We all know college is super expensive; not only do you have to pay tuition, but there’s also room and board (for those of you staying on campus), a meal plan (yay for cafeteria food…), and textbooks (buying hundred-dollar books for one chapter). It’s a lot. Luckily for us, there’s help: scholarships. Of course there’s no guarantee that you’ll actually be awarded any money, and sometimes it can seem like a whole lot of work for a whole lot of nothing. But that’s why I’m here. I’ve gone through the process recently (and am doing it again), and I’m at your service with suggestions and tips.
A lot of these tips come from www.studentaid.gov/scholarships, so check out that page for a more comprehensive, detailed guide to scholarships.
Types of Scholarships
There are scholarships for almost everything—all you have to do is look. Applying for scholarships doesn’t have to be tedious; find scholarships for things you’re passionate about. Some scholarships are really cool. There are scholarships for animal rescue, volunteering with the elderly, etc.; you can find them through specific organizations, too.
You can’t apply for scholarships if you don’t know where to find them. Here’s a handy list of places you can get money from:
• Scholarship websites like www.fastweb.com (my personal fave) and www.collegegreenlight.com
• A college’s financial aid office (offers scholarships just for that specific college)
• Community/religious organizations, local businesses, community foundations (you usually have a better chance of winning these because there’s a smaller pool of applicants)
• Your employer or your parents’ employers
• Your high school counselor’s office
• Your state higher education agency
• Organizations related to your field of interest (give it a quick Google search)
Who Can Apply
Anyone who is going to be attending college next year: current high school seniors and current college students. Different scholarships have different eligibility requirements, so check and make sure you meet all the requirements for a scholarship before you apply.
When to Apply
Now. Just assume that you should be looking for and applying for scholarships right now. Even if the due date isn’t for months, it’s good to get a head start. It seems to me that “scholarship season” is in late winter/early spring for the next academic year, though, and that is when most scholarships will be offered.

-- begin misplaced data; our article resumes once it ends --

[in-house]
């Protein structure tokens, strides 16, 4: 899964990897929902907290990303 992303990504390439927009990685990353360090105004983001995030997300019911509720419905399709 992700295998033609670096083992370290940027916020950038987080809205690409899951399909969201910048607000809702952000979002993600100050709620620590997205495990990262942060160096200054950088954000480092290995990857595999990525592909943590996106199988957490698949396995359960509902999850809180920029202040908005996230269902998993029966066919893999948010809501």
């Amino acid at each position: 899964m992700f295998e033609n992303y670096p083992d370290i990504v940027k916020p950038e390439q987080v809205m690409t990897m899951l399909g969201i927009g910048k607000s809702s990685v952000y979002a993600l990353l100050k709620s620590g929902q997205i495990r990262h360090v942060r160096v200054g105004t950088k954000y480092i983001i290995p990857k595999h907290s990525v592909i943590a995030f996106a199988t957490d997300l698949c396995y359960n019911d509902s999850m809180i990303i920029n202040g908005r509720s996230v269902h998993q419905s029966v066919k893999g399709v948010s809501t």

There are several things that often pop up as requirements for scholarship applications, so it’s good to get those things ready early. Along with an essay, some scholarships will require:
• FAFSA information; so file the FAFSA as soon as it becomes available
• At least one letter of recommendation from a teacher, counselor or someone else familiar with your academic achievements
• A professional picture of you—it doesn’t have to be an actual professional headshot, but it has to be nice and appropriate (senior pictures are good for that)
• Your latest transcript and GPA
The Dreaded Essay
A lot of scholarship essay assignments are really similar and want you to answer questions like, “What is your biggest accomplishment in life?,” so you can do a decent amount of copying and pasting from one application to another. Many scholarship applications will ask for rather dry and academic responses, but sometimes you can use your hobbies as material for your essays. That definitely makes the essay-writing easier. If you’re looking to actually enjoy the scholarship application process, fun essay prompts do exist. My favorite one was an essay about the best food experience I’ve ever had. I wrote about eating a mango on a roof in Guatemala; it was awesome.
Time for the fun part. Here are my recommendations:
• Sort your applications by due date, and do them in the order they’re due; but keep in mind that some require more work (letters of recommendation, a longer essay, etc.) and may take more time.
• Make sure your essay follows the instructions and is within the word limit.
• Have several people (preferably people who have recent experience with essay writing and reviewing) look over your essay to make sure it’s good.
• Present yourself as worthy of a scholarship but not cocky or like you’re pathetic (it’s hard, I know).
• Try to submit your application at least a day ahead of the deadline. Right before the deadline the website can get clogged and potentially even shut down with a high influx of activity.
• Make sure you include all the required materials and submit everything properly.
• Get started as soon as possible.
• Check out www.fastweb.com and www.studentaid.gov/scholarships.
• Apply for all scholarships you are eligible for—keep an eye on deadlines!
• Have an educated mentor review everything.
Megan Friebe is a freshman at Michigan State University, studying public affairs and social policy. She interns with the customer experience team in the office of Federal Student Aid at the U.S. Department of Education.